Secretary of State John Kerry called criticism that no top U.S. officials attended Sunday’s massive march against terrorism in Paris “quibbling” Monday, even as he announced a trip to the French capital later this week for talks on countering Islamist violence.
Kerry announced his plans at a press conference in the Indian city of Ahmedabad, where he had made a long-scheduled appearance at an international investment conference Sunday ahead of President Barack Obama’s planned visit to that country later this month.
“I would have personally very much wanted to have been [in Paris],” Kerry said, “but couldn’t do so because of the commitment that I had here and it is important to keep these kinds of commitments.”
When asked about criticism directed at the Obama administration for not sending a high-ranking official to take part in the march, Kerry said, “I really think that this is sort of quibbling a little bit in the sense that our Assistant Secretary of State Victoria Nuland was there and marched, our ambassador [to France Jane Hartley] was there and marched, many people from the embassy were there and marched.”
Nuland, in fact, attended a march in Washington.
Kerry also said at a news conference that U.S. officials, including himself and President Barack Obama, had been “deeply engaged” with French authorities almost immediately after the first attack occurred Wednesday and had offered intelligence assistance.
More than 40 world leaders, along with more than a million ordinary French citizens, marched arm in arm through the streets of Paris Sunday to rally for unity and freedom of expression and to honor the 17 victims killed in three separate terror attacks last week.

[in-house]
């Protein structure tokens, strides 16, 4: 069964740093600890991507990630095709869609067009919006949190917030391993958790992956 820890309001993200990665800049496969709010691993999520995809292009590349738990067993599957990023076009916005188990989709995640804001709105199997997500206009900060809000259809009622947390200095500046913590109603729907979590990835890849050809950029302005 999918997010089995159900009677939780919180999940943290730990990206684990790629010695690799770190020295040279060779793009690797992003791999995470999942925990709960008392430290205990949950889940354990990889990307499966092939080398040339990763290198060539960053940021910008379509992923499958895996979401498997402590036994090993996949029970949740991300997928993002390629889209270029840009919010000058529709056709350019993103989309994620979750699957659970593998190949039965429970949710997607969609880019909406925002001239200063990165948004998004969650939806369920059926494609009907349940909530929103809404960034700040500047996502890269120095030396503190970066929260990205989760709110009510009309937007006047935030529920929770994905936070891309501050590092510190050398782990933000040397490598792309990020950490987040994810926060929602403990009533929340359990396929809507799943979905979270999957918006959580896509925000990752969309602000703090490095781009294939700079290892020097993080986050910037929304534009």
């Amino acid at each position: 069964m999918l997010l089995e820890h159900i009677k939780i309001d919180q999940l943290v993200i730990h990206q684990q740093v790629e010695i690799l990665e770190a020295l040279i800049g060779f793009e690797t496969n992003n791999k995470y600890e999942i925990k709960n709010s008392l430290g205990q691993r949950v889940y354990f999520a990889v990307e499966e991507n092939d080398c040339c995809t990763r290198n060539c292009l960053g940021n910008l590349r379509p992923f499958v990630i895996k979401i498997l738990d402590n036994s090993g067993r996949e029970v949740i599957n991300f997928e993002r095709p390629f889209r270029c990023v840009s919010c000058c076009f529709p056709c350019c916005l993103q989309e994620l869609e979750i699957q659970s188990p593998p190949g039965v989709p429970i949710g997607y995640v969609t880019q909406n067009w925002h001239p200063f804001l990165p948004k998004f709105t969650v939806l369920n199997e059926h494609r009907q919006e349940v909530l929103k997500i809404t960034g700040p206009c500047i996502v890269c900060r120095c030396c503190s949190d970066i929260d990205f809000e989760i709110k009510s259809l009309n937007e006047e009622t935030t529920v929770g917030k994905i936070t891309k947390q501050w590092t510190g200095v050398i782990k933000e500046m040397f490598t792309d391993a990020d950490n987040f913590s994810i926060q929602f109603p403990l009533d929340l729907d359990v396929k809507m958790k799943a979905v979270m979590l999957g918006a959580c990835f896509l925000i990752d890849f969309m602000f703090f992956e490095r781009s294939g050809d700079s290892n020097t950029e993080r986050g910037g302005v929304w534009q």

Among the world leaders who did march, under heavy security, were French President Francois Hollande, British Prime Minister David Cameron, German Chancellor Angela Merkel, Israeli Prime Minister Benjamin Netanyahu and Palestinian President Mahmoud Abbas. Attorney General Eric Holder did not take part, despite being in Paris for meetings on counterterrorism.
Kerry said he is going to France to reaffirm U.S. solidarity with America’s oldest ally. He said as soon as he heard about the march, he asked his team what the earliest time was that he could go.
“That is why I am going there on the way home and to make it crystal clear how passionately we feel about the events that have taken place there,” he said. “I don’t think he people of France have any doubt about America’s understanding about what happened, about our personal sense of loss and our deep commitment to the people of France in this moment of trial.”
Kerry will arrive in Paris on Thursday after stops in Sofia, Bulgaria and Geneva, Switzerland. In Geneva, on Wednesday Kerry will he meeting with Iranian Foreign Minister Mohammed Javad Zarif to discuss the status of nuclear negotiations that are to resume the following day.
Kerry will be the highest-ranking U.S. official to visit France since the terrorist attacks on a French newspaper and a kosher supermarket. Authorities say one of those involved in the attacks pledged allegiance to the Islamic State group in a video. He and two other suspected extremists were killed during police raids.
“I want to emphasize that the relationship with France is not about one day or one particular moment,” Kerry said. “It is an ongoing longtime relationship that is deeply, deeply based in the shared values, and particularly the commitment that we share to freedom of expression.”
“No single act of terror, no two people with a AK-47s, no hostage-taking at a grocery store is ever going to prevent those who are committed to the march for freedom to continue to march and to ultimately see all people enjoy their rights, to be able to enjoy the protections that come with that freedom,” he added.
The Associated Press contributed to this report.